The type of steel and the thickness of the blade determine how thin the cutting edge can be sharpened. Japanese knives often have a small cutting angle of approximately 15 degrees while a European knife has one of 20 degrees. Here we are talking about a sharpening angle per side. This comes down to a sharpening angle of 30 degrees for the blade of a Japanese knife and 40 degrees for a European knife.
By now we know that a thinner blade offers less resistance, but we also know that a thinner blade is more vulnerable. There is also another important difference you should definitely take into account. A harder blade is more difficult to sharpen. The hard steel of an Asian kitchen knife cannot be honed with a honing steel. You can, however, use a ceramic sharpening steel. You achieve the best results with a Japanese waterstone made by, for instance, Naniwa, Shapton or Skerper.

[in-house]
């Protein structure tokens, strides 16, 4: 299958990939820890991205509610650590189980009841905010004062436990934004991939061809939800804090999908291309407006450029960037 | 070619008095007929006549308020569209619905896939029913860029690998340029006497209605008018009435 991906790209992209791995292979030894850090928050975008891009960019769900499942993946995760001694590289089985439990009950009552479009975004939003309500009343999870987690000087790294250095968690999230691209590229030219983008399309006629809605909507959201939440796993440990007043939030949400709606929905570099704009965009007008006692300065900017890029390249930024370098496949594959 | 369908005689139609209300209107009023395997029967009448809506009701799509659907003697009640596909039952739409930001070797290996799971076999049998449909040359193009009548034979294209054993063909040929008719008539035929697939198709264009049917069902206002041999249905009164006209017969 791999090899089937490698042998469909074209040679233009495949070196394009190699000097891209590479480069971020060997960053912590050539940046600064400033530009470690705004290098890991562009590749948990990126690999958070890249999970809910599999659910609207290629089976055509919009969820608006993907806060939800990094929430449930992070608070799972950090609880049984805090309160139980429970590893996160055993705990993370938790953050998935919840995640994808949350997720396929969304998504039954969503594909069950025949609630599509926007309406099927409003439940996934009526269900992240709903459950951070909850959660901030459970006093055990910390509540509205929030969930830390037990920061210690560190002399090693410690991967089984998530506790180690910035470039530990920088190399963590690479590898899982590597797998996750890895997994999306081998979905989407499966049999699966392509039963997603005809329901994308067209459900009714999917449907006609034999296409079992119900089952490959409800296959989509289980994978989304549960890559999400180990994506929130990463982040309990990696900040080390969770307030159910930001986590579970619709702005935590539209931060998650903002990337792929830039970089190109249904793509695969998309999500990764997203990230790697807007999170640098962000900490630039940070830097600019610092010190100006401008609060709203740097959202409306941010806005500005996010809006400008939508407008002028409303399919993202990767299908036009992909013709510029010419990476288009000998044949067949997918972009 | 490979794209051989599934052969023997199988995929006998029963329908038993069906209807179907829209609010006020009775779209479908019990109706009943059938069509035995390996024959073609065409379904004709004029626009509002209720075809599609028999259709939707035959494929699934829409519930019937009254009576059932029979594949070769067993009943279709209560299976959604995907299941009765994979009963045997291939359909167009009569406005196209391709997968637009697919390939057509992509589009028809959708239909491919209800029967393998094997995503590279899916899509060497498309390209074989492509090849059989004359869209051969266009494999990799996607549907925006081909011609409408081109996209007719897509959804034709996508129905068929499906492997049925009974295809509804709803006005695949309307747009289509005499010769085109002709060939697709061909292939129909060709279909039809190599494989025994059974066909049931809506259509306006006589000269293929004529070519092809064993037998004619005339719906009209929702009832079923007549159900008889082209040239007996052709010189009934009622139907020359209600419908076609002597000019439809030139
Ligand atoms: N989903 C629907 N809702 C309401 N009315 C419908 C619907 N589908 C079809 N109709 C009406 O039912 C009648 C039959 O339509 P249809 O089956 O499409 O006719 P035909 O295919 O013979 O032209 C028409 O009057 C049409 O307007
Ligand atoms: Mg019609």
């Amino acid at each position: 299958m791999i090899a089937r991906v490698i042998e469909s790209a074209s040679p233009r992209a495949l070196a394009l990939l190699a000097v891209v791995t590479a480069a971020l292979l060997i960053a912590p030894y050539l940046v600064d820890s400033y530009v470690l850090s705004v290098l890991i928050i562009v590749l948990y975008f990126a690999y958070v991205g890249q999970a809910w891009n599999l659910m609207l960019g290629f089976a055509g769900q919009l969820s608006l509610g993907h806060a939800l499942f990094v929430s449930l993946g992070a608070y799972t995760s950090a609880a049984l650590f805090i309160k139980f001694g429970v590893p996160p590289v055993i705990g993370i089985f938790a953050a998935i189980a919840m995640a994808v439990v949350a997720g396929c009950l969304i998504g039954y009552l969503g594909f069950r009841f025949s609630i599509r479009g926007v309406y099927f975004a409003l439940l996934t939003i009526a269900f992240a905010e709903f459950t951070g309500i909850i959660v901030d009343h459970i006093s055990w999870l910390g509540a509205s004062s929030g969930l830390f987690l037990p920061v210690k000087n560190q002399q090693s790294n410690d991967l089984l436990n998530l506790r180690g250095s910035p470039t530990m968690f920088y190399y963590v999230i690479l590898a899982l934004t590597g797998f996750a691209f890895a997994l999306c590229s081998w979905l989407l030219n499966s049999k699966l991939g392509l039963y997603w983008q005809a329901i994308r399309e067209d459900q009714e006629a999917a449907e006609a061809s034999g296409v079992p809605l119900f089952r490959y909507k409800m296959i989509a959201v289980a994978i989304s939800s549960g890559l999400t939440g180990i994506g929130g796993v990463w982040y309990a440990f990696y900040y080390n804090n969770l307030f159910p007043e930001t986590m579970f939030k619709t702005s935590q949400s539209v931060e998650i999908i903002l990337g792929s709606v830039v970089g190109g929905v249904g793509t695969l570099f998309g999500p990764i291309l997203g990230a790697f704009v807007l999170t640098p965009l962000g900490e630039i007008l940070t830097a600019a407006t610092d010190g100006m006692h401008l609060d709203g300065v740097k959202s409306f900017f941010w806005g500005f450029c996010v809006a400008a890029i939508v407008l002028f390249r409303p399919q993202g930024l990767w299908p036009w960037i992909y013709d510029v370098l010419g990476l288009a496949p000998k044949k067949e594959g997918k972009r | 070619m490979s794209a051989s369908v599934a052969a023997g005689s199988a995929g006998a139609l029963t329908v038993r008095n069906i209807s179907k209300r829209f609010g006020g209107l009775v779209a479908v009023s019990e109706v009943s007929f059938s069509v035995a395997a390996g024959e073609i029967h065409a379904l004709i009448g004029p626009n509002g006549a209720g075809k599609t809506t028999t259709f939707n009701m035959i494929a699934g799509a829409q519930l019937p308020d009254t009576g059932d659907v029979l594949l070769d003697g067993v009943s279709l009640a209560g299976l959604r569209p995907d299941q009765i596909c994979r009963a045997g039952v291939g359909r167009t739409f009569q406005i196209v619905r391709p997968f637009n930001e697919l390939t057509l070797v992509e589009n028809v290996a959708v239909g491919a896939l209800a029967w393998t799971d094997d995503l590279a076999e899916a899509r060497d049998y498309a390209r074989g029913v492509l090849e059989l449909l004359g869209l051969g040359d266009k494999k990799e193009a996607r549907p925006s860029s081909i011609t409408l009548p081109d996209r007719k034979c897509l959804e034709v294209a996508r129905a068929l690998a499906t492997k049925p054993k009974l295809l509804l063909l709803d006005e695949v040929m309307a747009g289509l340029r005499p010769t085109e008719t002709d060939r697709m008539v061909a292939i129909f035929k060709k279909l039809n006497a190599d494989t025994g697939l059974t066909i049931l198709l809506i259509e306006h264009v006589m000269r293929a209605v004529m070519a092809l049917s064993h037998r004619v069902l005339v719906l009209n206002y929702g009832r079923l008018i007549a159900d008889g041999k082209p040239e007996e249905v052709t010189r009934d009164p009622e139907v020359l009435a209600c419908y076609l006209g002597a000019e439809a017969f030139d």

You can easily sharpen a European knife. For daily maintenance you use a honing or sharpening steel and when you really want to start sharpening you can use any type of sharpening method.
Advantages Japanese blade
- Sharper grind
- Retains its sharpness longer
- Less resistance when you use it
Disadvantages Japanese blade
- Sharpening takes some getting used to
- Requires maintenance. We will, of course, also tell you how to maintain a Japanese knife.
Advantages European blade
- Easy to sharpen yourself
- Less vulnerable, can be used for more tasks
- Doesn't require much maintenance
Disadvantages European blade
- Needs to be sharpened more often
- More resistance when you use it